Even if you're doing your best to avoid plastic packaging and creating pollution, it's inevitable that you'll receive items in the mail or as gifts that pose environmental hazards. Today we're going to take a look at entanglement hazards - loops and lengths of cord and packaging that can ensnare, and kill marine animals like birds, whales, seals, turtles and fish.

What can I do?

We acknowledge that in many cases you simply cannot refuse these items as they have a way of just arriving at your door. So, the solution is to "Cut a Loop" - snip open any plastic "loops" like the handles of a shopping packet or the plastic rings from the lids of milk bottles and mayonnaise jars and cut long lengths of material like box bands, the elastics of old underwear, synthetic cord, ribbons, and even the packaging tape into smaller pieces before discarding of them. Even if you dispose of your waste properly, these lightweight items can blow out of garbage bins and landfills easily.

Using a disposable face mask during the Covid-19 pandemic? Is your reusable mask made of synthetic fabric? Remember to cut up the elastic loops, tie cords and thick hemmed edges of your mask before disposing of it! Masks are fast becoming a major source of environmental pollution, so let's at least do our part to diminish the entanglement danger they pose while circumstances force us to use them.

In more general terms, you can also help to alleviate the entanglement risk by making sustainable packaging decisions (see Pledge #3), using alternatives to wrap gifts (see Pledge #21), saying no to balloons (Pledge #14) and supporting coastal cleanup initiatives, like the upcoming Trash Bash. Supporting sustainable seafood initiatives is another way to minimise entanglements, as irresponsibly discarded fishing gear is also a massive hazard to sea life.

Make your pledge a permanent commitment by leaving an Ocean Pledge.

For us here at the Two Oceans Aquarium in the V&A Waterfront, it's a full-time job trying to disentangle snagged seabirds and seals.

Why does it matter?

Simply put, more than 700 marine species are known to be at risk of entanglement by plastic pollution, resulting in millions of animal deaths a year. All 7 species of endangered turtles, 54% of all whales and dolphins, 114 types of fish, 56% of all seabird species, and even obscure animals like horseshoe crabs and duck-billed platypuses are being entangled, strangled and killed by our plastic waste.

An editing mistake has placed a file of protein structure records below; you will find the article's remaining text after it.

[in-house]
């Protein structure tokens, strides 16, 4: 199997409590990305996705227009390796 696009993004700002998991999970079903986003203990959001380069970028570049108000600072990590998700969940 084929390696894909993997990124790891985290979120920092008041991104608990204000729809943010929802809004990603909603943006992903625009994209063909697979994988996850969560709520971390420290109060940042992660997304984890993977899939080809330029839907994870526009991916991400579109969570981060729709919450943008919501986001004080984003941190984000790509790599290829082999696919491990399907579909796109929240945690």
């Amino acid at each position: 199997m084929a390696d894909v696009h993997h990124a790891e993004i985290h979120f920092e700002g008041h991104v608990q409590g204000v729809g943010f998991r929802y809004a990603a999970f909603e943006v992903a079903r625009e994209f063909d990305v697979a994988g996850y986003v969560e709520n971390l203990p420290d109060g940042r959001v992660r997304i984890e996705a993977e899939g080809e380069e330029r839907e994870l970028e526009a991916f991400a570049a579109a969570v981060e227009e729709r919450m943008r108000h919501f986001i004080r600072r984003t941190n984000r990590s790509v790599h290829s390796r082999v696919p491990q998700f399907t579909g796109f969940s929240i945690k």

Credit: Ray D. Chaplin

Myth-busting: Fishing gear is the main culprit

Naysayers of sustainable living often like to point out that the problem of ocean plastic pollution is actually due to lost and abandoned fishing gear, known as "ghost gear", these nets and lines continue to catch and kill animals while they drift the seas. While it is true that this type of pollution has an enormous negative impact on the ocean ecosystem, it is still not the main contributor to the pollution crisis, and should not be used as an excuse for inaction in our daily lives. Fishing gear makes up about 10% of the plastic pollution in our oceans, but because it is specifically designed to float, ensnare and avoid corrosion, it does cause proportionally more harm than day-to-day plastic. However, it's that 90% of other plastic that is still the most critical issue for us to tackle.

While stories of turtles like Annie, who was entangled in a ghost net, certainly are inspiring - we need to remember that hundreds of the other turtles that have undergone rehabilitation at the Aquarium have simply fallen victim to run-of-the-mill plastic packaging. Credit: Maryke Musson

Who can I follow?

The wildlife management team in the V&A Waterfront do some pretty epic disentanglement work! You can follow them on the Two Oceans Aquarium and Two Oceans Aquarium Education Foundation's social media.

Take the 28 Day Challenge! Make your Ocean Pledge!

This post is part of the #28DayOceanPledgeChallenge! You can find the other 27 posts and challenges on the Two Oceans Aquarium website, or by signing up for the Challenge newsletter below to receive one challenge a day for 28 days: